As I always do when finding myself on Park Downs, I visited the orchid fields. Even though we are a few months away from flowering, I cannot help but go and bathe in the wonder of what these fields produced last year - it will stay with me forever. So although the scene today was as above, before long it will look like this...

And to counterbalance the title of this post, a paragraph about what has been. I'm obviously in a reflective state of mind at the moment. As is my want, yesterday afternoon I left the car at home and walked into Epsom town centre. I can do this via many routes, and chose one of the longer ones, that clips the top of the downs and descends down into the town along some rather well-to-do houses - not enormous, not ostentatious, but dwellings that are of character. Most of them were from the late Victorian/Edwardian period, red brick with ornate pitched roofs, mini-turrets, lawned gardens. The path I was walking on was slightly elevated so that I could look down and into the gardens (and windows). There I could spy fine china, framed art, fabrics, old wooden furniture. The gardens were largely of the English-cottage style, with neat lawns, flower beds, pagodas, summer houses. I was entranced, as the more I walked, the more I felt as if I was back in the inter-war years. I could see the man of the house having just returned from the railway station after a day's work at the bank - all muted suit, white shirt, bowler hat. His wife was waiting at the door, flower print dress, a casserole in the oven. The children were running around the garden with a small dog yapping behind them. From other houses came the sounds of hand-pushed lawn mowers, the smell of pipe tobacco and lots of birdsong. Lots and lots of birdsong. My reverie was broken when a van screamed past, windows open, radio blaring, welcoming me back to the 21st century. My brief period of time travel had been most enjoyable.

Tuesday, 15 March 2016

A new version

It is most probably an age thing. Without wishing to come across as being morbid, the longer that we have immersed ourselves into all things 'wildlife' then it stands to reason that the time that we have left to do so is shortened. That is life. And death. A recent exchange of comments on another blog dealt with the fact that as we age the conversations change (from getting married, to having kids, to schooling, then to illness). As someone who is no stranger to staring at one's mortality firmly in the face, it beggars belief that anybody can get het-up about missing a rare bird or that the weather is not quite right to put the moth trap out - but we still do, even those of us lucky enough to know better.

A number of the (more) mature bloggers that I follow have a similar outlook on their life, as far as time spent with the natural world is concerned. This is an outlook that is based not on end result, more on the path that is taken to get there. It might be taking on a personal challenge or goal (Dylan Wrathall's eel quest is a fine example), or Peter Alfrey's glove's-off response to big business wrecking his Nirvana - visit his blog for many examples of his work.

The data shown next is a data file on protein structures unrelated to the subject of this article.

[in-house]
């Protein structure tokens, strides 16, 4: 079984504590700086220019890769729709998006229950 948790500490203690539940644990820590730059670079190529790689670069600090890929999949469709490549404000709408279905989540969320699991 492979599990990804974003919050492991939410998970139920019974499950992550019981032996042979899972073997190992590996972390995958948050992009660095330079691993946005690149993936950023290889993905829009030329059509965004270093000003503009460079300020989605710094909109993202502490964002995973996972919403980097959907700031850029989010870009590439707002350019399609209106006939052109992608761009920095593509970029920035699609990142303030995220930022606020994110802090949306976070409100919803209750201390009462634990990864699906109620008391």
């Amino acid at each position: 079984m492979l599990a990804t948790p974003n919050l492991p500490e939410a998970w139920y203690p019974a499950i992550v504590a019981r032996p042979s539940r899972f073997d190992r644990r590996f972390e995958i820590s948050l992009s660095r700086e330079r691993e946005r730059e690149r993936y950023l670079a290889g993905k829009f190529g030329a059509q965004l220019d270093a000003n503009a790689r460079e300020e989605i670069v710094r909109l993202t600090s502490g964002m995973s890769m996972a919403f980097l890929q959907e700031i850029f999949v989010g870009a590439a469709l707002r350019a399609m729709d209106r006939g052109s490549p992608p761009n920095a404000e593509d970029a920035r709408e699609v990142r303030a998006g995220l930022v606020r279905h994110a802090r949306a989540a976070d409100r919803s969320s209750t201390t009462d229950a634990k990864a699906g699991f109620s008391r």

As for me, there has been a settling of my personal tectonic-plates of frustration and disappointment. No longer do I care what others have seen and whether or not I return home with a notebook full of noteworthy sightings. Just being out looking, having the freedom to do so, and in places that can evoke joy, pleasure and stimulation are enough. Why shouldn't that be enough? For years I struggled with suffering self-inflicted disappointment - what a waste of nervous energy.

Dungeness. Canons Farm. Epsom and Walton Downs. Holmethorpe Sand Pits. Pulborough Brooks. My back garden. They all do it for me in differing ways. This year has seen another evolution in what I do and where I go. Not revolution, just evolution. I was just as excited by a Blackcap on the feeders as I was by the four-figure Black-tailed Godwit count in Sussex this January. Finding local sites that still have Marsh Tits are just as rewarding as getting a patch tick at Canons Farm. All this, and we are still only in mid-March. The spring migrants are on their way and there are hordes of moths to pupate and flowers to blossom. I cannot wait.

And here is a life lesson. It has taken me the best part of 12 years to realise the incredible gift that I have had in still being here. It isn't as though I have ignored my luck or been ungrateful for it. But major illness wears you down, physically and mentally. Some of us are not as strong as others, and it takes time for body and soul to regroup. And even then the confidence needs repairing. And the role that we assume to get through it all, by playing the survivor, needs to be slowly let go. It's anyone's guess what we are left with after the assault, but the likelihood is that it isn't the 'old' self. It's a new version. It just takes some of us a while to get there and realise it.

It can be a beautiful world, full of wonderful things. They can be found on the top of a mountain but just as likely to be on your back doorstep. It is easy to be knocked-off course by bad news, corporate greed, petty grievances, peer pressure. Some lucky souls seem to have discovered a way to bypass such negativity in life. I do try hard to join them. It seems to involve a learning process that has no easy entry. But if you know a short-cut, I'd be grateful if you would share it with me.